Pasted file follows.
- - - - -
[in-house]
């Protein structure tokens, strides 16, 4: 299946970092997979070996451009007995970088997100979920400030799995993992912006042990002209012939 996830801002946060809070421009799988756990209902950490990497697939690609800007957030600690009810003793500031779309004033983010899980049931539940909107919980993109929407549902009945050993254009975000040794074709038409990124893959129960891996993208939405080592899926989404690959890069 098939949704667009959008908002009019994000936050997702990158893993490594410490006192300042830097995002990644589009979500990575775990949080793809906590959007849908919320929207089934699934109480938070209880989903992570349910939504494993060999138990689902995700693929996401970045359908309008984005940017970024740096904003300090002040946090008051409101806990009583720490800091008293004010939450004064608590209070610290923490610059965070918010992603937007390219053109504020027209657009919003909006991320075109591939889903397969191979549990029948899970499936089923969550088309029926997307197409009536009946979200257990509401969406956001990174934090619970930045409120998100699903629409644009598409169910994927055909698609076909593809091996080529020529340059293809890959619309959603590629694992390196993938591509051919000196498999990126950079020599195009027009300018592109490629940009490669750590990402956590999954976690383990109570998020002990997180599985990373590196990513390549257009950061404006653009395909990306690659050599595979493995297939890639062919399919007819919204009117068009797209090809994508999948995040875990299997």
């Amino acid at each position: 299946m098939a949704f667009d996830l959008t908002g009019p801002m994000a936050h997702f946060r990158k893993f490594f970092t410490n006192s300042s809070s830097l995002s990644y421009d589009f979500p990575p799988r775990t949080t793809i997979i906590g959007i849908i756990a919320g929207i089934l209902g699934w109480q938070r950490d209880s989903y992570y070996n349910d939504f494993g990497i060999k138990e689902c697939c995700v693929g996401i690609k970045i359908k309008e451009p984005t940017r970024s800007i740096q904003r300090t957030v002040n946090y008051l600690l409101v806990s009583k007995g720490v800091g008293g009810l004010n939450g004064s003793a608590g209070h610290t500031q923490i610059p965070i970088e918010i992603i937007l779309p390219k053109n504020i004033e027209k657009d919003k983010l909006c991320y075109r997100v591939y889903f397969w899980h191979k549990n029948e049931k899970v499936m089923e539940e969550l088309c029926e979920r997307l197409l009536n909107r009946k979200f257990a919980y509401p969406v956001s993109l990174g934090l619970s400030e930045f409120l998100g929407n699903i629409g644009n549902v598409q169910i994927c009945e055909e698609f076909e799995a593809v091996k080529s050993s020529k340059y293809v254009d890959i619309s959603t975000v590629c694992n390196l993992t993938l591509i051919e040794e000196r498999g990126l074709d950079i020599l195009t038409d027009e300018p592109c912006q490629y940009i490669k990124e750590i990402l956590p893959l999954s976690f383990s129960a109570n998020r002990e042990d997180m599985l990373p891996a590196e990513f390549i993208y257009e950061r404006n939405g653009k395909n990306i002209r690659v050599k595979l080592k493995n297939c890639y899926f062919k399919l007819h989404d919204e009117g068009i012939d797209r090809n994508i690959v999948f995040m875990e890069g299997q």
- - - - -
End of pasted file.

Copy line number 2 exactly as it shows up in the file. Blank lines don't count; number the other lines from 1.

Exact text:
């Protein structure tokens, strides 16, 4: 299946970092997979070996451009007995970088997100979920400030799995993992912006042990002209012939 996830801002946060809070421009799988756990209902950490990497697939690609800007957030600690009810003793500031779309004033983010899980049931539940909107919980993109929407549902009945050993254009975000040794074709038409990124893959129960891996993208939405080592899926989404690959890069 098939949704667009959008908002009019994000936050997702990158893993490594410490006192300042830097995002990644589009979500990575775990949080793809906590959007849908919320929207089934699934109480938070209880989903992570349910939504494993060999138990689902995700693929996401970045359908309008984005940017970024740096904003300090002040946090008051409101806990009583720490800091008293004010939450004064608590209070610290923490610059965070918010992603937007390219053109504020027209657009919003909006991320075109591939889903397969191979549990029948899970499936089923969550088309029926997307197409009536009946979200257990509401969406956001990174934090619970930045409120998100699903629409644009598409169910994927055909698609076909593809091996080529020529340059293809890959619309959603590629694992390196993938591509051919000196498999990126950079020599195009027009300018592109490629940009490669750590990402956590999954976690383990109570998020002990997180599985990373590196990513390549257009950061404006653009395909990306690659050599595979493995297939890639062919399919007819919204009117068009797209090809994508999948995040875990299997």